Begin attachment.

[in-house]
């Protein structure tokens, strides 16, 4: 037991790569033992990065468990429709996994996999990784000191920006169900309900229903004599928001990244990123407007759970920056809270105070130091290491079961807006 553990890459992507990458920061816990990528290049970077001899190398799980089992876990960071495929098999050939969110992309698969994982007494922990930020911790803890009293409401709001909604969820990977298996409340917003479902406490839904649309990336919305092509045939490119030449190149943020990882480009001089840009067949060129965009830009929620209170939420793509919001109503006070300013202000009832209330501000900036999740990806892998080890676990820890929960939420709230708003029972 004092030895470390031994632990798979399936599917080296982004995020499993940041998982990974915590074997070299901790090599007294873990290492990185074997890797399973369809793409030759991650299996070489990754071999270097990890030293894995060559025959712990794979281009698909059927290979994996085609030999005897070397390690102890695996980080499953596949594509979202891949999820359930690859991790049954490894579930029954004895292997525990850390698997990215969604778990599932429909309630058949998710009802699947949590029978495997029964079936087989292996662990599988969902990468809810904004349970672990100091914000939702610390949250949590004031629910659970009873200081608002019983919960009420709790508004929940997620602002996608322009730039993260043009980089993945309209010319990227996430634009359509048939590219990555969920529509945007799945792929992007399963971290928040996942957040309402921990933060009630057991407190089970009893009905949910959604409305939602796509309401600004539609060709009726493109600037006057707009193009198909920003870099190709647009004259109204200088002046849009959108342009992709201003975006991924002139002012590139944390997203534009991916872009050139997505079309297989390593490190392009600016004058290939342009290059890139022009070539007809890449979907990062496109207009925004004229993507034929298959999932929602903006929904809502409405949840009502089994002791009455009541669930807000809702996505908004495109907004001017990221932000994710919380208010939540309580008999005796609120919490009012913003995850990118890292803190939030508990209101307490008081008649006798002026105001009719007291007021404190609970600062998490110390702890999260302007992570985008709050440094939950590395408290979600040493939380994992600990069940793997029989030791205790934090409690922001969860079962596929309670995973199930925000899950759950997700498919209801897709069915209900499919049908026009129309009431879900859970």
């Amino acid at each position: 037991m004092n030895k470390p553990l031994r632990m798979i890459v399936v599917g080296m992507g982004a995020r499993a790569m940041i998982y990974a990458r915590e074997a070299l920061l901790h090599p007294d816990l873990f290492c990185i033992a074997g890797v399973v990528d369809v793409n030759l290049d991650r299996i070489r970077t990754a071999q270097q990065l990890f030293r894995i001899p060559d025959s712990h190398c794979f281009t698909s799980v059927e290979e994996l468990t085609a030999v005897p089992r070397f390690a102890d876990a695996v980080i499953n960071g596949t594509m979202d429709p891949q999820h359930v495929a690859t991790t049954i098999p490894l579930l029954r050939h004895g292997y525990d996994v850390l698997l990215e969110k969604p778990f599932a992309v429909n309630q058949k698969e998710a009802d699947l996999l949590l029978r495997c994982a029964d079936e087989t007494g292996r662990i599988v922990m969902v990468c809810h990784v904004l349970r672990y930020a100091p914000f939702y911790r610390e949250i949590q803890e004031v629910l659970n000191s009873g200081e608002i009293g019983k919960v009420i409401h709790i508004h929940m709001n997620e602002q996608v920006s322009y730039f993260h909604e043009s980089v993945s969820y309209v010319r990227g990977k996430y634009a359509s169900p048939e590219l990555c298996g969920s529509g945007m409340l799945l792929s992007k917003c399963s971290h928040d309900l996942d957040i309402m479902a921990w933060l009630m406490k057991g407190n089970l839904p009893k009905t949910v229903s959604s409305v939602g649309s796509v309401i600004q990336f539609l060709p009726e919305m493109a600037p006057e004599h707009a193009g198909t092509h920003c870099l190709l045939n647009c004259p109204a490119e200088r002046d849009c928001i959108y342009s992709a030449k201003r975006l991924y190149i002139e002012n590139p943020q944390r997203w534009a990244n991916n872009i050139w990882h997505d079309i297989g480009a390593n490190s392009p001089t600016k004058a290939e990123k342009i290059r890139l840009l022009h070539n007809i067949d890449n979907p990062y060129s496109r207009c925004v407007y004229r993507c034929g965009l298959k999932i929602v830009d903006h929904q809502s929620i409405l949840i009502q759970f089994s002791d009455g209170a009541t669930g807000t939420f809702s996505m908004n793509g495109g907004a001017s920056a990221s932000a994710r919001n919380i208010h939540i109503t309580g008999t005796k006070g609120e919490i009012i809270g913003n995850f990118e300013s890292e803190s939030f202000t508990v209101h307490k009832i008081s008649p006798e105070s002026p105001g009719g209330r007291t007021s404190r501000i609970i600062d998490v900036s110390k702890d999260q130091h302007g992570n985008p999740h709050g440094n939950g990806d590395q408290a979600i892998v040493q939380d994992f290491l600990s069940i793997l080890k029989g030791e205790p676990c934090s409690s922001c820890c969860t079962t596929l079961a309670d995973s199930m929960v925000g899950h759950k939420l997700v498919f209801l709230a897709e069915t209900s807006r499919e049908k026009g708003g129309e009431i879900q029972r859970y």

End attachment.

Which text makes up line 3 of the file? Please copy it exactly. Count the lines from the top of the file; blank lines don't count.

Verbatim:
């Amino acid at each position: 037991m004092n030895k470390p553990l031994r632990m798979i890459v399936v599917g080296m992507g982004a995020r499993a790569m940041i998982y990974a990458r915590e074997a070299l920061l901790h090599p007294d816990l873990f290492c990185i033992a074997g890797v399973v990528d369809v793409n030759l290049d991650r299996i070489r970077t990754a071999q270097q990065l990890f030293r894995i001899p060559d025959s712990h190398c794979f281009t698909s799980v059927e290979e994996l468990t085609a030999v005897p089992r070397f390690a102890d876990a695996v980080i499953n960071g596949t594509m979202d429709p891949q999820h359930v495929a690859t991790t049954i098999p490894l579930l029954r050939h004895g292997y525990d996994v850390l698997l990215e969110k969604p778990f599932a992309v429909n309630q058949k698969e998710a009802d699947l996999l949590l029978r495997c994982a029964d079936e087989t007494g292996r662990i599988v922990m969902v990468c809810h990784v904004l349970r672990y930020a100091p914000f939702y911790r610390e949250i949590q803890e004031v629910l659970n000191s009873g200081e608002i009293g019983k919960v009420i409401h709790i508004h929940m709001n997620e602002q996608v920006s322009y730039f993260h909604e043009s980089v993945s969820y309209v010319r990227g990977k996430y634009a359509s169900p048939e590219l990555c298996g969920s529509g945007m409340l799945l792929s992007k917003c399963s971290h928040d309900l996942d957040i309402m479902a921990w933060l009630m406490k057991g407190n089970l839904p009893k009905t949910v229903s959604s409305v939602g649309s796509v309401i600004q990336f539609l060709p009726e919305m493109a600037p006057e004599h707009a193009g198909t092509h920003c870099l190709l045939n647009c004259p109204a490119e200088r002046d849009c928001i959108y342009s992709a030449k201003r975006l991924y190149i002139e002012n590139p943020q944390r997203w534009a990244n991916n872009i050139w990882h997505d079309i297989g480009a390593n490190s392009p001089t600016k004058a290939e990123k342009i290059r890139l840009l022009h070539n007809i067949d890449n979907p990062y060129s496109r207009c925004v407007y004229r993507c034929g965009l298959k999932i929602v830009d903006h929904q809502s929620i409405l949840i009502q759970f089994s002791d009455g209170a009541t669930g807000t939420f809702s996505m908004n793509g495109g907004a001017s920056a990221s932000a994710r919001n919380i208010h939540i109503t309580g008999t005796k006070g609120e919490i009012i809270g913003n995850f990118e300013s890292e803190s939030f202000t508990v209101h307490k009832i008081s008649p006798e105070s002026p105001g009719g209330r007291t007021s404190r501000i609970i600062d998490v900036s110390k702890d999260q130091h302007g992570n985008p999740h709050g440094n939950g990806d590395q408290a979600i892998v040493q939380d994992f290491l600990s069940i793997l080890k029989g030791e205790p676990c934090s409690s922001c820890c969860t079962t596929l079961a309670d995973s199930m929960v925000g899950h759950k939420l997700v498919f209801l709230a897709e069915t209900s807006r499919e049908k026009g708003g129309e009431i879900q029972r859970y």